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[SDCC] Interfacing with Z80 assembler code

SDCC - Interfacing with Z80 assembler code

The basics

When writing code to be compiled with SDCC targetting Z80, assembler code fragments can be inserted in the C functions by enclosing them between the __asm and __endasm; tags:

void DoNotDisturb()
{
  __asm
  di
  __endasm;

  DoSomething();

  __asm
  ei
  halt
  __endasm;
}

SDCC 3.2 introduced the __asm__ keyword, that allows to specify the assembler code inside a string:

void DoNotDisturb()
{
  __asm__ ("di");

  DoSomething();

  __asm__ ("ei\nhalt");
}

Adding __naked to the function definition will cause the compiler to not generate the ret statement at the end of the function, you will usually use it when the entire body of the function is written in assembler:

void TerminateProgram() __naked
{
  __asm
  ld c,#0
  jp #5
  __endasm;
}

Assembler code must preserve the value of IX, all other registers can be used freely.

Return values

The return value of a C function is passed to the caller as follows:

  • Functions that return char: in the L register
  • Functions that return int or a pointer: in the HL registers
  • Functions that return long: in the DEHL registers
char GetMagicNumber() __naked
{
  __asm
  ld l,#34
  ret
  __endasm;
}

int GetMagicYear() __naked
{
  __asm
  ld hl,#1987
  ret
  __endasm;
}

long GetReallyStrongPassword() __naked
{
  __asm
  ld de,#0x1234
  ld hl,#0x5678
  ret
  __endasm;
}

Getting function parameters

Parameters for the function are pushed to the stack before the function is called. They are pushed from right to left, so the leftmost parameter is the first one found when going up in the stack:

char SumTwoChars(char x, char y) __naked
{
    __asm
    ld iy,#2
    add iy,sp ;Bypass the return address of the function 

    ld l,(iy)   ;x
    ld a,1(iy)  ;y

    add l
    ld l,a      ;return value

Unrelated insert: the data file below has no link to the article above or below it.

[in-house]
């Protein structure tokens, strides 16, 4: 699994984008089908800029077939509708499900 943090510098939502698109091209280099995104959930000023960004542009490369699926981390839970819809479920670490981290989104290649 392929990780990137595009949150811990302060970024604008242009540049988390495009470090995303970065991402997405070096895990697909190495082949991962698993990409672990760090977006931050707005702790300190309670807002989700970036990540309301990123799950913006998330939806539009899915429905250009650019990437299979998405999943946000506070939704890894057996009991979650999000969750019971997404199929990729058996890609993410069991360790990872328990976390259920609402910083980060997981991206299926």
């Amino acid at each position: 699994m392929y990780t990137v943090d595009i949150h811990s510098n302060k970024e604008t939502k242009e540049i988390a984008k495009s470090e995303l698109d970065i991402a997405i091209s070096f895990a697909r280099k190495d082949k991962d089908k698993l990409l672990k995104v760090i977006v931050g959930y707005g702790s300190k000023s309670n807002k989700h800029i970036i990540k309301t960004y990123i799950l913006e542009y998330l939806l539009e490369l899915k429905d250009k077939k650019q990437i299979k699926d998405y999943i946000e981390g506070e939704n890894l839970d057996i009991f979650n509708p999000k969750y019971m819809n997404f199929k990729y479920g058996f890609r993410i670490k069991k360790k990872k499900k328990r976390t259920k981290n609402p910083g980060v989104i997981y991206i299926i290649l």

ret
    __endasm;
}

int SumCharAndInt(char x, int y) __naked
{
    __asm
    ld iy,#2
    add iy,sp

    ld e,(iy)   ;x
    ld d,#0

    ld l,1(iy)  ;y (low)
    ld h,2(iy)  ;y (high)

    add hl,de   ;return value

    ret
    __endasm;
}

long SumCharIntAndLong(char x, int y, long z) __naked
{
    __asm
    ld iy,#2
    add iy,sp

    ld c,(iy)   ;x
    ld b,#0
    ld l,1(iy)  ;y (low)
    ld h,2(iy)  ;y (high)
    add hl,bc   ;x+y

    ld a,l
    add 3(iy)   ;z (lower)
    ld l,a
    ld a,h
    adc 4(iy)
    ld h,a
    ld a,#0
    adc 5(iy)
    ld e,a
    ld a,#0
    adc 6(iy)   ;z (higher)
    ld d,a

    ret     ;return value = DEHL
    __endasm;
}

Calling other C functions

It is possible to call other C functions from assembler code. Just push the parameters that the function expects, call the function assembler name (it's the C name prepended with _), pop the parameters to restore the stack state, and act on the return value as appropriate:

int SumTwo(int x, int y)
{
    return x+y;
}

int SumThree(int x, int y, int z) __naked
{
    __asm

    ld iy,#2
    add iy,sp

    ld l,2(iy)
    ld h,3(iy)
    push hl     ;y for SumTwo
    ld l,(iy)
    ld h,1(iy)
    push hl     ;x for SumTwo

    call _SumTwo  ;Return value in HL

    pop af      ;x
    pop af      ;y

    ld iy,#2
    add iy,sp

    ld e,4(iy)
    ld d,5(iy)  ;z
    add hl,de

    ret

    __endasm;
}

It is possible to define pure assembler functions intended to be called exclusively from assembler code. In this case the standard parameter passing rules can be overriden:

//DO NOT call this function from C code!
int SumHLDE() __naked
{
    __asm
    add hl,de
    ret
    __endasm;
}

int SumThree(int x, int y, int z) __naked
{
    __asm

    ld iy,#2
    add iy,sp

    ld l,2(iy)
    ld h,3(iy)
    ld e,(iy)
    ld d,1(iy)

    call _SumHLDE

    ld e,4(iy)
    ld d,5(iy)  ;z
    add hl,de

    ret

    __endasm;
}

Assembler syntax

The Z80 assembler supplied with SDCC uses a pretty much standard syntax for the assembler source code except for the following:

  • Decimal numeric constants must be preceded with #
  • Hexadecimal numeric constants must be preceded with #0x
  • The syntax for offsets when using index registers is n(ix), where in other assemblers it's usually (ix+n)
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